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The TWo Camps.
[The Two Camps, which is here included, was translated by " Crastinus" from Bakunin's preface to his pamphlet refuting Ma/.in is theisic idealism. This work was published in the year 1871. At this tune Italy witnessed the breaking-up of the workers' associations, guided by the patriotic spirit, and saw the spreading of the ideals of International Socialism, as well as the conflict between the capitalist and the working class conceptions of life. After nearly fifty years, the vibrating audacity of Bakunin's thoughts, their penetrating inwardness, their generosity are as alive as ever.—Ed.]
You taunt us with disbelieving in God. We charge you with believing in him. Wc do not condemn you for this. We do not even indict you. Wc pity you. For the time of illusions is past. We cannot be deceived any longer.
Whom do we find under God's banner? Emperors, kings,
the official and the officious world; our lords and our nobles; all the privileged persons of Europe whose names arc recorded in the Almanac dc Got ha; all the guinea pigs of the industrial, commercial and banking world; the patented professors of our universities; the civil service servants; the low and high police officers; the gendarmes ; the gaolers ; the headsmen or hangmen ; not forgetting the priests, who are now the black police enslaving our souls to the State; the glorious generals* defenders of the public order; and lastly, the writers of the reptile Press.
This is God's army!
Whom do we find in the camp opposite ? The army of revolt; the audacious deniers of God and repudiators of all divine and authoritarian principles! Those who are therefore, the believers in humanity, the asserters of human liberty.
You reproach us with being Atheists. We do not complain of this. We have no apology to offer. We admit we are. With what* pride is allowed to frail individuals—who, like passing waves, rise only to disappear again in the universal ocean of the collective life—we pride ourselves on being Atheists. Atheism is Truth—or, rather, the real basis of all Truths.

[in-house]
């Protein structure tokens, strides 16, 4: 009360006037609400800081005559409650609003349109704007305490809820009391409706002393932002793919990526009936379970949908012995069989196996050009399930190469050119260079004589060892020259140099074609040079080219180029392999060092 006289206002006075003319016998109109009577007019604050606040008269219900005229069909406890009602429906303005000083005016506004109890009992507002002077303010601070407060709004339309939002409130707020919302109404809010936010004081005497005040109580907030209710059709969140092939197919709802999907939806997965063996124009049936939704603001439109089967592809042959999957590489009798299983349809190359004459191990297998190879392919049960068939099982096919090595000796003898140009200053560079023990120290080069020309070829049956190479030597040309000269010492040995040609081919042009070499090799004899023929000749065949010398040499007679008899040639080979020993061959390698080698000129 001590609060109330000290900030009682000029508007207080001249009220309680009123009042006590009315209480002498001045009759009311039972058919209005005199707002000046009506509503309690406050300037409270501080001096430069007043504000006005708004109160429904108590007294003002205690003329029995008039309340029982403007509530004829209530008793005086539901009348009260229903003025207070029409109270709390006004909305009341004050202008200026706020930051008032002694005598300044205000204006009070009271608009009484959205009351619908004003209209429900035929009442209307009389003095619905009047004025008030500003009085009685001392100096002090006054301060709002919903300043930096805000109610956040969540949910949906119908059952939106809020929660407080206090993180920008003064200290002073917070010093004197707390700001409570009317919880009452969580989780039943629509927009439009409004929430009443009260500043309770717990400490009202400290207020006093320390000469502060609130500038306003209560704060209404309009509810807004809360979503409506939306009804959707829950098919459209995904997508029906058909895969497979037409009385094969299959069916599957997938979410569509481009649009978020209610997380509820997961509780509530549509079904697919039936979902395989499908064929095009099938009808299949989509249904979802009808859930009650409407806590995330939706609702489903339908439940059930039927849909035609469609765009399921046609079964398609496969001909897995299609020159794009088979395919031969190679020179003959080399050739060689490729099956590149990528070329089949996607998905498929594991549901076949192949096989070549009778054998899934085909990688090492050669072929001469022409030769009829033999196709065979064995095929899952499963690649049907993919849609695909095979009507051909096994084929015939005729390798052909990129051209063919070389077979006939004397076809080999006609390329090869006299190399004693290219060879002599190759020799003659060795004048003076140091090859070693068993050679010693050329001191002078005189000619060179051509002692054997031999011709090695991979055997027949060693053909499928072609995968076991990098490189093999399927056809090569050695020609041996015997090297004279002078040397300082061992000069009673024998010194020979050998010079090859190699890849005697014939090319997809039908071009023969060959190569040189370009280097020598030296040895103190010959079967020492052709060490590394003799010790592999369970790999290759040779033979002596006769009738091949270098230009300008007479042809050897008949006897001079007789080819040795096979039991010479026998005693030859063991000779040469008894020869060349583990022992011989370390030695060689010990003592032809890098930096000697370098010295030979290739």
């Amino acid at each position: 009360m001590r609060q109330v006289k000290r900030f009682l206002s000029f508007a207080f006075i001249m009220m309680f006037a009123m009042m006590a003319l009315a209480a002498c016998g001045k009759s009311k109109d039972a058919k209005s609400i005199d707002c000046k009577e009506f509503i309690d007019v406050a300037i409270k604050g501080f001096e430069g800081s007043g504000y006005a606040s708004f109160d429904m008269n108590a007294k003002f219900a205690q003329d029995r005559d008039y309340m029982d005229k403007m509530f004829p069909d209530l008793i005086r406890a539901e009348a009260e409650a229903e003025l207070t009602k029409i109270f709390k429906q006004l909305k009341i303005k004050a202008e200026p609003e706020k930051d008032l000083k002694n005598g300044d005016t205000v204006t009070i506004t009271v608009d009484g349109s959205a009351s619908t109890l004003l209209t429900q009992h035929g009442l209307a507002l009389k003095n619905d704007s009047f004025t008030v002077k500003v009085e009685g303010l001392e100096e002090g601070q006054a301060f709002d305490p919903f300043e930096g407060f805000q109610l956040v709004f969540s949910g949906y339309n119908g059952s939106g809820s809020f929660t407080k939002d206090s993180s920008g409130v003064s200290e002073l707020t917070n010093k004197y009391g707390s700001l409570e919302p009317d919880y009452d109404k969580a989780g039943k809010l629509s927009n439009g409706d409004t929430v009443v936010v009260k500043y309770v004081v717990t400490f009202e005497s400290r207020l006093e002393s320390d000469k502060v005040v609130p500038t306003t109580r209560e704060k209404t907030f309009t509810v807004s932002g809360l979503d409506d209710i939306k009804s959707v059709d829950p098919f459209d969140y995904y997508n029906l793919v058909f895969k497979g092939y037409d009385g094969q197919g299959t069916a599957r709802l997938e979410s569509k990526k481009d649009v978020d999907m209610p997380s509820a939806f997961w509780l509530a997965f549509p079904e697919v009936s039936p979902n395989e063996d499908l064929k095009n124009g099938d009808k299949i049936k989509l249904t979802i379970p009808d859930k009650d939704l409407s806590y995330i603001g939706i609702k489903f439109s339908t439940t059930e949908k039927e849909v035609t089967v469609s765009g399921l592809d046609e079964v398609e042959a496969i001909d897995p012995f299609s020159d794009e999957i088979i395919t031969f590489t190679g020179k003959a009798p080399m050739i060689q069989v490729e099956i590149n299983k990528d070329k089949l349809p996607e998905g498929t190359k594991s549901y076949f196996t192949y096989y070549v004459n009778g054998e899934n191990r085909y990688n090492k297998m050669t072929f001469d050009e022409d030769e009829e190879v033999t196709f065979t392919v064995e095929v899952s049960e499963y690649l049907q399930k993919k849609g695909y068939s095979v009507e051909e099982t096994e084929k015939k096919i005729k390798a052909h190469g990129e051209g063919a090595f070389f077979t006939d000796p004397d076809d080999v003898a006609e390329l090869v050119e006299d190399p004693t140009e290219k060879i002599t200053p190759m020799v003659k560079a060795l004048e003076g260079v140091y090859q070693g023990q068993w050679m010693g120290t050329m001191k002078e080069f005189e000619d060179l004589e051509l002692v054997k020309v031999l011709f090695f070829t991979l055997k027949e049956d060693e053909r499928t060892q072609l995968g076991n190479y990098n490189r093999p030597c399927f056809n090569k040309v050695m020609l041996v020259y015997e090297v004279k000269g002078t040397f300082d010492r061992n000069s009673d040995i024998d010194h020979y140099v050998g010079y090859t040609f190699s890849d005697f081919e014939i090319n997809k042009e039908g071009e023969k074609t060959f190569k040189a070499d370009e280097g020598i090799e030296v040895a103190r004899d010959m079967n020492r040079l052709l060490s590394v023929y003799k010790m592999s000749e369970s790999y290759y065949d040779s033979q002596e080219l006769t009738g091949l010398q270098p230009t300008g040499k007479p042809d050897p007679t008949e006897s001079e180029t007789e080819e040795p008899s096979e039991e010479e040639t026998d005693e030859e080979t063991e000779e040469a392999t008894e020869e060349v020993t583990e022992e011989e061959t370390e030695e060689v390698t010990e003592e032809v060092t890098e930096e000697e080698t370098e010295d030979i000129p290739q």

We do not stoop to consider practical consequences. We want Truth above everything. Truth for all\
We believe in spite of all the apparent contradictions—in spite of the wavering political wisdom of the Parliamentarians —and of the scepticism of the times—that truth only can make for the practical happiness of the people. This is our first article of faith.
It appears as if you were not satisfied in recording our Atheism. You jump to the conclusion that we can have neither love nor respect for mankind, inferring that all those great ideas or emotions which, in all ages, have set hearts throbbing are dead letters to us. Trailing at hazard our miserable existences— crawling, rather than walking, as you wish to imagine us—you assume that we cannot know of other feelings than the satisfaction of our coarse and sensual desires.